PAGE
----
“While the majority of SDCWA’s remaining 22-district membership remains opposed to detachment, they agree that this settlement makes the best of a bad situation,” said Mel Katz, chairman of the San Diego County Water Authority Board. “While we continue to believe the detachment award should have been higher, RMWD and FPUD are required to pay all costs, above the amount ordered by the Local Agency Formation Commission (LAFCO) in addition to its entire exit fee up front, meaning there will be no immediate rate impacts for ratepayers.”

As part of the settlement agreement, both RMWD and FPUD have agreed to pay all costs related to the decommissioning of SDCWA facilities that will not be used post-detachment. Further, the two agencies have agreed to indemnify and hold harmless the SDCWA against any future claims related to detachment and completion of all administrative, technical, and infrastructure-related tasks before the SDCWA’s facilities can be transferred. This is above and beyond what LAFCO prescribed as part of its conditions for detachment.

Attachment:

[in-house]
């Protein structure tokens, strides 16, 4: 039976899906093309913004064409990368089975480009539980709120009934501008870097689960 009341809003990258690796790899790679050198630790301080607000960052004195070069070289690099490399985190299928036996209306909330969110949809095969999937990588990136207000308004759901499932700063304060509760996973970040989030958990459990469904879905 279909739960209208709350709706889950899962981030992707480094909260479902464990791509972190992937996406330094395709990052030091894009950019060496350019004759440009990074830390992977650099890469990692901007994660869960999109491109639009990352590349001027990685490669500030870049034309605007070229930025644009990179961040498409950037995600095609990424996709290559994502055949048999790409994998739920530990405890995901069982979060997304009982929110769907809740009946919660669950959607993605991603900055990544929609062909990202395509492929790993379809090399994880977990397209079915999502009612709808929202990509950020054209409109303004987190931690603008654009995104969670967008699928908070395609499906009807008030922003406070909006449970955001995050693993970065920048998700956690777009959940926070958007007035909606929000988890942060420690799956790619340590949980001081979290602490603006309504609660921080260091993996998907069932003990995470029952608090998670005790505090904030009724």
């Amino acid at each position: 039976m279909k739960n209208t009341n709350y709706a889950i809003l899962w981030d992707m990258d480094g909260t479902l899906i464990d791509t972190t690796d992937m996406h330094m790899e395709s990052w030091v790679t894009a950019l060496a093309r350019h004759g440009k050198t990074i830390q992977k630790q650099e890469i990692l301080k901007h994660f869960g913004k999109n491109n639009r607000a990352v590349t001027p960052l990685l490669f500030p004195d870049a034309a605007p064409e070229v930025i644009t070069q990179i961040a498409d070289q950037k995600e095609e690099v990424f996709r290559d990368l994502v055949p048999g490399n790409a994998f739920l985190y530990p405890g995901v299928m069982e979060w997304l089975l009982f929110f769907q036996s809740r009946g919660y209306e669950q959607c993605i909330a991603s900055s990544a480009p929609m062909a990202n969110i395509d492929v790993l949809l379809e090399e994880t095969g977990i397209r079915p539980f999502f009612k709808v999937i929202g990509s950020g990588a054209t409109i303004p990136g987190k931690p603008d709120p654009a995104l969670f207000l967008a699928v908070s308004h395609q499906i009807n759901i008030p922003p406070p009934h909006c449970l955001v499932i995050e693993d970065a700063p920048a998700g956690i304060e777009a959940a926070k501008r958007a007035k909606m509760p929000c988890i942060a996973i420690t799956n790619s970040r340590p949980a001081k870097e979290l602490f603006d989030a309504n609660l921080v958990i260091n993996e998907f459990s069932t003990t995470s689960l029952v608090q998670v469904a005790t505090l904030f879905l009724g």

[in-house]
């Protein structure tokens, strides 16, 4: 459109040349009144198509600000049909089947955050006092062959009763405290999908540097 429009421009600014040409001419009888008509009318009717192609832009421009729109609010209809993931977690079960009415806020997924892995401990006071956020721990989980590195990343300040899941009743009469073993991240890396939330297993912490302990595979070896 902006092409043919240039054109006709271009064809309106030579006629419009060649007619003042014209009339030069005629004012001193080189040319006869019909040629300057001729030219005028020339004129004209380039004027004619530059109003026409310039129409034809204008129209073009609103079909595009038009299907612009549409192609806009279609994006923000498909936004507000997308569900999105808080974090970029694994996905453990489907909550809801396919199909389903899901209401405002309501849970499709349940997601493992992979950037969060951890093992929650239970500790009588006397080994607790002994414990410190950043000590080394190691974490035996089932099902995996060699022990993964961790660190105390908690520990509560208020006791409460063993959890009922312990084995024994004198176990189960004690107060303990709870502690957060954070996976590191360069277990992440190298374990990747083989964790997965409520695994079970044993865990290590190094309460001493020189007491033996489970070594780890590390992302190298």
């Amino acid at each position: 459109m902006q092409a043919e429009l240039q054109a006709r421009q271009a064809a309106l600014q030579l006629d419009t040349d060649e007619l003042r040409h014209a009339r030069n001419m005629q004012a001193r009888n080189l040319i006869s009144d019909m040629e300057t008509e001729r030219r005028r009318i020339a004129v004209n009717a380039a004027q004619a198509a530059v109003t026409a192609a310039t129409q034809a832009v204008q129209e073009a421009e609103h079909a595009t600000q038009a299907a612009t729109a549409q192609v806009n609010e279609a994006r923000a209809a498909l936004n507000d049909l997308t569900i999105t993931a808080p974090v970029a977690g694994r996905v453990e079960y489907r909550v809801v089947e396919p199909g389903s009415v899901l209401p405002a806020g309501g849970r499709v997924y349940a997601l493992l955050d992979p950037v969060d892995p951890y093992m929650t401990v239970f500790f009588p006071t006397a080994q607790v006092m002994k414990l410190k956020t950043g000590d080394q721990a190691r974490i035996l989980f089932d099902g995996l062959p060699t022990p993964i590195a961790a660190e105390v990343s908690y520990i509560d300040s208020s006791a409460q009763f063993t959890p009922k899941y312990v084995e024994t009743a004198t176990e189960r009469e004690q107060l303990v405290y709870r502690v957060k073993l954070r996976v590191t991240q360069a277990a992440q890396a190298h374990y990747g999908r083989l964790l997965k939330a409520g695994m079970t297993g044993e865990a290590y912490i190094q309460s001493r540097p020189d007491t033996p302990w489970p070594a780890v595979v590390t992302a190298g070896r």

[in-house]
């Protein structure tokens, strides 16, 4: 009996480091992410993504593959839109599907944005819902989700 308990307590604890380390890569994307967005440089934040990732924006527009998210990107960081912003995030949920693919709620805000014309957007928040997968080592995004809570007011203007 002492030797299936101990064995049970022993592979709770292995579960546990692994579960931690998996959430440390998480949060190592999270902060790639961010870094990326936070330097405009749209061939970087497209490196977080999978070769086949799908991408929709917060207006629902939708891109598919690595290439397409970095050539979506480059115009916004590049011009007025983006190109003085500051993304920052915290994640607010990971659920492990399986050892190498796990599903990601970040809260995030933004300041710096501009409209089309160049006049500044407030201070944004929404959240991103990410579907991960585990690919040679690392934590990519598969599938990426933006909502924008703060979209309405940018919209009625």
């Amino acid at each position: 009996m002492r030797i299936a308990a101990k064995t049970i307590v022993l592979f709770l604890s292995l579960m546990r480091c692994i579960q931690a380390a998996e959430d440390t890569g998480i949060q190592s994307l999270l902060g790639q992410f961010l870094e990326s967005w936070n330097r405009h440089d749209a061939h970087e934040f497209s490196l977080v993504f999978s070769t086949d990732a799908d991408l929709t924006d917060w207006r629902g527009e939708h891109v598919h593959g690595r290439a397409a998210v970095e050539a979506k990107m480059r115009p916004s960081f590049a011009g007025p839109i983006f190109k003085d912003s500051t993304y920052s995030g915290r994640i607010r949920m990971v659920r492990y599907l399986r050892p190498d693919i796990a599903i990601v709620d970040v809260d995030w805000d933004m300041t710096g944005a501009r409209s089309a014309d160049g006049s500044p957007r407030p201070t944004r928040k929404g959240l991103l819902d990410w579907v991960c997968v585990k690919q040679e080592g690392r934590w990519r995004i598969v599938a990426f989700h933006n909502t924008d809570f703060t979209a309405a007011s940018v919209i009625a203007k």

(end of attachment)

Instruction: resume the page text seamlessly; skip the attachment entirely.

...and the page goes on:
In response to LAFCO’s July decision to approve RMWD and FPUD’s request for detachment, Assemblymember Tasha Boerner – with the support from Mayor Todd Gloria and the City of San Diego – introduced and passed Assembly Bill 399: The Water Ratepayer Protection Act. This legislation, which was signed into law by Governor Gavin Newsom this fall, will go into effect in January 2024 and will require, in the future, a countywide election be held for a detachment of a local district, thereby protecting the long-term integrity of the SDCWA and regions ratepayers.